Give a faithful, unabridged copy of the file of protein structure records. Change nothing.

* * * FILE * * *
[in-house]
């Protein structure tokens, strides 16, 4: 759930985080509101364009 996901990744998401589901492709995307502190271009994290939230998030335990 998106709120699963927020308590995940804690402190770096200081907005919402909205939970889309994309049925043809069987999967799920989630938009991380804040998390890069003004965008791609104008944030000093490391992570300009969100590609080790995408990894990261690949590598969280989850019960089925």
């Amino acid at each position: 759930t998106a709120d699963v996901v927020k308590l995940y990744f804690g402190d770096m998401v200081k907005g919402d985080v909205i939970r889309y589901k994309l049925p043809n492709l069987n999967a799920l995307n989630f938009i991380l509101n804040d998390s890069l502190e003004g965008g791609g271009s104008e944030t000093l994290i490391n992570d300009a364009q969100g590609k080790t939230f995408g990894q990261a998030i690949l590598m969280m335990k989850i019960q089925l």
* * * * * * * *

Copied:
[in-house]
């Protein structure tokens, strides 16, 4: 759930985080509101364009 996901990744998401589901492709995307502190271009994290939230998030335990 998106709120699963927020308590995940804690402190770096200081907005919402909205939970889309994309049925043809069987999967799920989630938009991380804040998390890069003004965008791609104008944030000093490391992570300009969100590609080790995408990894990261690949590598969280989850019960089925």
């Amino acid at each position: 759930t998106a709120d699963v996901v927020k308590l995940y990744f804690g402190d770096m998401v200081k907005g919402d985080v909205i939970r889309y589901k994309l049925p043809n492709l069987n999967a799920l995307n989630f938009i991380l509101n804040d998390s890069l502190e003004g965008g791609g271009s104008e944030t000093l994290i490391n992570d300009a364009q969100g590609k080790t939230f995408g990894q990261a998030i690949l590598m969280m335990k989850i019960q089925l």